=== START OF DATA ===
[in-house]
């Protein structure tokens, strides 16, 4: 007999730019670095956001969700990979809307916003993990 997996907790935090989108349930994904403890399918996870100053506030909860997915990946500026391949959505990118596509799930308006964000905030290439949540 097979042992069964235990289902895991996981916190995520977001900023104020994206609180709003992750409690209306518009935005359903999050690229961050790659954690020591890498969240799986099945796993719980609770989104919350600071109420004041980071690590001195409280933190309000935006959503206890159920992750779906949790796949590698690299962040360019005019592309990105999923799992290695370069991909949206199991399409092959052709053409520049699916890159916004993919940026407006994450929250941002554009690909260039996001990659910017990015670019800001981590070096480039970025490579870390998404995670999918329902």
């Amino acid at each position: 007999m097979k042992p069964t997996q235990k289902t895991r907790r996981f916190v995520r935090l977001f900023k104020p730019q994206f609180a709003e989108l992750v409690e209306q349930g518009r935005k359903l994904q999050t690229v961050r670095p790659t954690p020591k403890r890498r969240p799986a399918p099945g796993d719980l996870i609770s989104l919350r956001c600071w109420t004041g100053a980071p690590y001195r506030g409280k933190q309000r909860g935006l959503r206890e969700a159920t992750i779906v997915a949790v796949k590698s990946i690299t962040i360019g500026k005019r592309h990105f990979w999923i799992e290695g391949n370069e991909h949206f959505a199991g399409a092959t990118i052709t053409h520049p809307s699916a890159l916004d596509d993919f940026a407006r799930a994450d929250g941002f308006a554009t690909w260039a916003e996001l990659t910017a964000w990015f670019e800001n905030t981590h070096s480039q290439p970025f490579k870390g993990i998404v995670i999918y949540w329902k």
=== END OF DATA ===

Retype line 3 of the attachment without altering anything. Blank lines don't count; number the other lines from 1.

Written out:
């Amino acid at each position: 007999m097979k042992p069964t997996q235990k289902t895991r907790r996981f916190v995520r935090l977001f900023k104020p730019q994206f609180a709003e989108l992750v409690e209306q349930g518009r935005k359903l994904q999050t690229v961050r670095p790659t954690p020591k403890r890498r969240p799986a399918p099945g796993d719980l996870i609770s989104l919350r956001c600071w109420t004041g100053a980071p690590y001195r506030g409280k933190q309000r909860g935006l959503r206890e969700a159920t992750i779906v997915a949790v796949k590698s990946i690299t962040i360019g500026k005019r592309h990105f990979w999923i799992e290695g391949n370069e991909h949206f959505a199991g399409a092959t990118i052709t053409h520049p809307s699916a890159l916004d596509d993919f940026a407006r799930a994450d929250g941002f308006a554009t690909w260039a916003e996001l990659t910017a964000w990015f670019e800001n905030t981590h070096s480039q290439p970025f490579k870390g993990i998404v995670i999918y949540w329902k």